Conditional economic incentives such as cash and in-kind transfers have shown success at improving healthcare utilisation and health outcomes across a variety of domains, from maternal and child health to chronic disease management.1 While influential examples include national cash transfer programmes that provide large, sustained incentives for engaging in various health and education services,2 much of the incentive literature evaluates discrete interventions that offer smaller, short-term incentives targeting specific health behaviours and outcomes. An increasingly common use of incentives focuses on medication adherence, a global challenge that threatens treatment success and contributes to increased healthcare costs.3 Incentive strategies for medication adherence show short-term effectiveness across a range of conditions, including substance abuse, tuberculosis, HIV and stroke prevention.4 5 However, few such studies measure outcomes beyond the end of the intervention period, leaving uncertainty around the potential long-term harms or benefits of short-term incentives.

In the context of HIV, medication adherence poses a critical challenge offering a high reward. Efficacious, widely available treatment for HIV with antiretroviral therapy (ART) can enable individuals to lead long and healthy lives, while also preventing transmission, thereby offering an end to the HIV epidemic.6 However, these benefits rely on lifelong retention in HIV care and adherence to ART, a difficult undertaking especially considering the myriad socioeconomic barriers commonly faced by people living with HIV. Well-known obstacles include poverty, food insecurity and stigma; and the direct and indirect costs of visiting the clinic for regular check-ups and medication refills, including transportation and missed work.7 8 Short-term incentives are shown to bolster retention in care and ART adherence in low-income and middle-income countries (LMICs), which shoulder the greatest burden of HIV, and have been recommended by the Joint United Nations Programme on HIV/AIDS (UNAIDS).8–11 Still, to our knowledge, no studies in LMICs have evaluated long-term effects of incentives for engagement in HIV treatment. Across the broader literature on incentives for medication adherence, the rare examinations of long-term results indicate diminishing benefits after incentives end, but no evidence of eventual harm.5 Incentives for other outcomes such as HIV prevention, smoking cessation and education have found mixed results in terms of sustainable benefits, again with limited evidence of negative outcomes; however, most incentive studies have not gone beyond 12 months of postintervention follow-up.11–13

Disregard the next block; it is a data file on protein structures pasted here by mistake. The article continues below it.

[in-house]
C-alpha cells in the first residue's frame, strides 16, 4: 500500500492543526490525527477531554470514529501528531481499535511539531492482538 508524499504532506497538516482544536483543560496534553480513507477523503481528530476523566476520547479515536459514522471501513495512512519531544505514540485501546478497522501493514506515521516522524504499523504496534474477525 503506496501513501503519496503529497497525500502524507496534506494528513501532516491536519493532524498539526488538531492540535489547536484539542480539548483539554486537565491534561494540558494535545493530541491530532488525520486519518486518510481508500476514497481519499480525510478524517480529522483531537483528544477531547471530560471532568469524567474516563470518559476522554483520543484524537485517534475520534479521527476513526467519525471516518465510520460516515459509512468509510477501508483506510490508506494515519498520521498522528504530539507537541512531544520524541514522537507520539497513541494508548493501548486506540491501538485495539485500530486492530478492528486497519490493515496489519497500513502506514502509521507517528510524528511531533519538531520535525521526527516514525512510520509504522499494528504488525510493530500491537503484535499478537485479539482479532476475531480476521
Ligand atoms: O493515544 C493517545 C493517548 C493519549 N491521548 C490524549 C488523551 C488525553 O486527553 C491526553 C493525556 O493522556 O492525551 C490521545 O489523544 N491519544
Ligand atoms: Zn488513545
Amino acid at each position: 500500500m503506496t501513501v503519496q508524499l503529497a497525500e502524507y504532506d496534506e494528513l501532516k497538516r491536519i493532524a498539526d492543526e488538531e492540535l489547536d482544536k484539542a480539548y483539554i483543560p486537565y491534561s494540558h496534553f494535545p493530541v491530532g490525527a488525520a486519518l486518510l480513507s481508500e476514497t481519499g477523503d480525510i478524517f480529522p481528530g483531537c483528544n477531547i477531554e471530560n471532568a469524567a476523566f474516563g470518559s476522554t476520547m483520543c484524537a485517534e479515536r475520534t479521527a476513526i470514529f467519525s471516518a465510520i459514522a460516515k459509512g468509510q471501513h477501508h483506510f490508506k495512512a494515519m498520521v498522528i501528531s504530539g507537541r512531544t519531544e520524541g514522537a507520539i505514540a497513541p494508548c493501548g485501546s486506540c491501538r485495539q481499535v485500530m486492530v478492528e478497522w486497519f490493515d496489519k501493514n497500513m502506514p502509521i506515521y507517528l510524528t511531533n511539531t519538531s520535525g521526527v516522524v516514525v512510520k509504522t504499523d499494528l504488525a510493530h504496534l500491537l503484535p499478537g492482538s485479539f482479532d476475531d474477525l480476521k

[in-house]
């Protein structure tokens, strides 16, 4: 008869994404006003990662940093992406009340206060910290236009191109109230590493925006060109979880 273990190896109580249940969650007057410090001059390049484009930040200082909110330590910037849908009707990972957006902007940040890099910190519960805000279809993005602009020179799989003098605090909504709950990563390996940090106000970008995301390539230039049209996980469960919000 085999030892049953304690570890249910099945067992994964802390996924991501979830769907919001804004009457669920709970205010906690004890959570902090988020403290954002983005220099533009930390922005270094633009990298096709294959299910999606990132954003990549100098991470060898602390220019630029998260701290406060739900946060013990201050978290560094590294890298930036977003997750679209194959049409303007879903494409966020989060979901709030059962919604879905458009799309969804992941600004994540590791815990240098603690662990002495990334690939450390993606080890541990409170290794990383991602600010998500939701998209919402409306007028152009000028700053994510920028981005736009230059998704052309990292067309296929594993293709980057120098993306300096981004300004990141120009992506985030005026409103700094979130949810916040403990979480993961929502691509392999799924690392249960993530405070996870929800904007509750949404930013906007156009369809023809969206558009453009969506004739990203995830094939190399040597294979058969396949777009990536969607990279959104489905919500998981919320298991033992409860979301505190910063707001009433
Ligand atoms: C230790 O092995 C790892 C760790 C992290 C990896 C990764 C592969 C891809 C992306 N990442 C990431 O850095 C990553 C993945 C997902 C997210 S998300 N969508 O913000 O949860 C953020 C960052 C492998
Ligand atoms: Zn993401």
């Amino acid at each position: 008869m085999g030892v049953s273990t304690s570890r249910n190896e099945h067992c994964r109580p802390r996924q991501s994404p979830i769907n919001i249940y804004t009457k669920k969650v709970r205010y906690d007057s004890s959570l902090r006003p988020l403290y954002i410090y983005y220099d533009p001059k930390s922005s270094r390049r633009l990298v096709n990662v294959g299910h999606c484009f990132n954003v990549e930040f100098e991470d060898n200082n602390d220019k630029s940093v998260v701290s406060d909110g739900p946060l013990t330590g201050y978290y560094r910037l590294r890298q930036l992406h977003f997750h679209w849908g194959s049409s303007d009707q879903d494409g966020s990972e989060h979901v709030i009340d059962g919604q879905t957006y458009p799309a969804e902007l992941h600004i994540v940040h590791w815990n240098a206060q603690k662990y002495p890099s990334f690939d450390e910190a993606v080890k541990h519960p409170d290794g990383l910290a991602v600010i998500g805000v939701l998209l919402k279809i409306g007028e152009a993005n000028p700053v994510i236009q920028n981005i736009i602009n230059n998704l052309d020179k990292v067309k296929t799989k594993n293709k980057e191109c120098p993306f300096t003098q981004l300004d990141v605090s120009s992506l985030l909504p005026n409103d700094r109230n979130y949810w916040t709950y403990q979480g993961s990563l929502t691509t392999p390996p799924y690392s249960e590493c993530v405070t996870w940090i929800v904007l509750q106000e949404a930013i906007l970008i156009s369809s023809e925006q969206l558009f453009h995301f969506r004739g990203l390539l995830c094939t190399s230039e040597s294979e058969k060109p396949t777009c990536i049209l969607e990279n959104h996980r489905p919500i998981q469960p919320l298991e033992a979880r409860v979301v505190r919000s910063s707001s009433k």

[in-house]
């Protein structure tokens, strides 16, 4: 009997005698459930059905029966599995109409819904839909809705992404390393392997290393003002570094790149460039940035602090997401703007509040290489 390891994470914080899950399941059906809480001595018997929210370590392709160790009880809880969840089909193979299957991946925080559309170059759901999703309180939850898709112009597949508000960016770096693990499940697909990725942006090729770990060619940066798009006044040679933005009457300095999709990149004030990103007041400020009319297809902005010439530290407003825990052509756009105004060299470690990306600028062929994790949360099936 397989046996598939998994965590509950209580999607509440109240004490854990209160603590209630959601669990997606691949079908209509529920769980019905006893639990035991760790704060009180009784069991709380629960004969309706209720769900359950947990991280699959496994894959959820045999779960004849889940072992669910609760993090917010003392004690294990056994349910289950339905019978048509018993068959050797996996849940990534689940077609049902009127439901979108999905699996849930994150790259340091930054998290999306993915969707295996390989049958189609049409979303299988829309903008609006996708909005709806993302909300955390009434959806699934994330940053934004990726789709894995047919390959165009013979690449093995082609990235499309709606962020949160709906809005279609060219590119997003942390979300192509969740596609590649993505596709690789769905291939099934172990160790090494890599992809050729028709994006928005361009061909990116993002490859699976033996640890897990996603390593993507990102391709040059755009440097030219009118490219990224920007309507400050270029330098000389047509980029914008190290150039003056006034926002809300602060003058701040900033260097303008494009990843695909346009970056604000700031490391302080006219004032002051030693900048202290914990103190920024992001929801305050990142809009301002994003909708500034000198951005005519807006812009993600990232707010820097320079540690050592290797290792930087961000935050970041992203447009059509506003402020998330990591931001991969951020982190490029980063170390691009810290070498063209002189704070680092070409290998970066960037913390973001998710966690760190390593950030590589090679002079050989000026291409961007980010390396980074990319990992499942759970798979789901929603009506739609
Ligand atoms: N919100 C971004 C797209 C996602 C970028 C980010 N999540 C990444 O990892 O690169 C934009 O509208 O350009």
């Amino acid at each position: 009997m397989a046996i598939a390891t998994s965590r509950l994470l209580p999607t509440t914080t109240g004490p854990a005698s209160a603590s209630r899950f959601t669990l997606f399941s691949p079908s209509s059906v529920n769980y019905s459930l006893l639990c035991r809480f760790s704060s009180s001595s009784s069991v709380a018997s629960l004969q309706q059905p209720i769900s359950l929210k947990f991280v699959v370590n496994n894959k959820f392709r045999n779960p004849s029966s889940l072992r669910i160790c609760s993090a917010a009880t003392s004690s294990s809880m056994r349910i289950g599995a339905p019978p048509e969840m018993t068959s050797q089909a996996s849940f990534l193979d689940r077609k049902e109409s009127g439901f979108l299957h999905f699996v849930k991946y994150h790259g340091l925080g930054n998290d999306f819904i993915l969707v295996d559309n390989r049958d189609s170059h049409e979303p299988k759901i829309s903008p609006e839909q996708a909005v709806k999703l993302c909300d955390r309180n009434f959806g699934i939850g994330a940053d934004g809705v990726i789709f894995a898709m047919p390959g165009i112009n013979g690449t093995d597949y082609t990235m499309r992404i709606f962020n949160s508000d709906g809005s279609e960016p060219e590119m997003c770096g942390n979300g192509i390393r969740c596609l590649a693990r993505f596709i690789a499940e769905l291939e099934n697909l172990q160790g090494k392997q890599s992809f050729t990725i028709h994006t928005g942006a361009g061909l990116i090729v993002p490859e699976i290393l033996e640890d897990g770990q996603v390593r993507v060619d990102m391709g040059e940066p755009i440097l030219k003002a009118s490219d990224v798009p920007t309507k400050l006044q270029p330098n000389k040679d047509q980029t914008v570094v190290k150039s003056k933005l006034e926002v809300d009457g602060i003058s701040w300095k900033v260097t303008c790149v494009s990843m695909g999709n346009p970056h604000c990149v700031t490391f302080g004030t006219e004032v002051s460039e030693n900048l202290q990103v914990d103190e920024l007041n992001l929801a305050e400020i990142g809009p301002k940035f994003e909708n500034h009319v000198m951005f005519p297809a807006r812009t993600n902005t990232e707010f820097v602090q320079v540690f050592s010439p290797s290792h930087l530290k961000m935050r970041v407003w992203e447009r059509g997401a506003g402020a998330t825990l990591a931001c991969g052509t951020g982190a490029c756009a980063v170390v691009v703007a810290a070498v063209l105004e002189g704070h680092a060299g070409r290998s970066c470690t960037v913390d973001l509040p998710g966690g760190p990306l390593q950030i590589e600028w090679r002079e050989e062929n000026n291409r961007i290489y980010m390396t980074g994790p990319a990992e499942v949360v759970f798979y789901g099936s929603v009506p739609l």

To better understand the effectiveness of conditional economic incentives for improving global HIV treatment targets, we sought to determine long-term outcomes from a previously conducted study of cash and food incentives for individuals starting HIV treatment in Tanzania. Compared with a control group that received usual care, the original trial (2013–2016) found that both types of incentives substantially improved retention in care and medication possession during the 6-month incentive period, with smaller effects persisting 6 months after the incentives ended.9 This study followed up with the original study participants to evaluate 2–3 years effects of the incentive programme on retention in care and mortality.

Methods

Study design

We evaluated 24-month and 36-month outcomes for a three-arm parallel-group randomised controlled trial that was conducted from 2013 to 2016 at three HIV primary care facilities in Shinyanga Region, Tanzania. The study procedures have been previously described in detail within the published protocol and results from the original trial.9 14 The present follow-up study was preregistered as an extension of the original trial (ClinicalTrials.gov, NCT03351556), and here we report the study according to Consolidated Standards of Reporting Trials 2010 guidelines.15

Participants

Study participants in the original trial were recruited from the population seeking care at three HIV primary care clinics. Eligible individuals met the following inclusion criteria: (1) ≥18 years old; (2) living with HIV infection; (3) initiated ART ≤90 days before and (4) food insecure, according to the Household Hunger Scale16; participants provided written informed consent. This study followed up with the same participants.

Randomisation and masking

The original trial individually randomised participants in a 1:3:3 allocation ratio to receive usual HIV care provided by the health facilities (control) or to additionally receive a monthly incentive for up to 6 months, conditional on visit attendance, in one of two forms: a food basket (12 kg maize meal, 3 kg groundnuts and 3 kg beans) or an equivalently valued cash transfer (TZS22 500≈US$11). Site-stratified random assignment was conducted by research assistants using opaque sealed envelopes in randomly permuted blocks (7, 14 or 21) generated by the investigators. There was no masking of intervention arm after assignment.

Procedures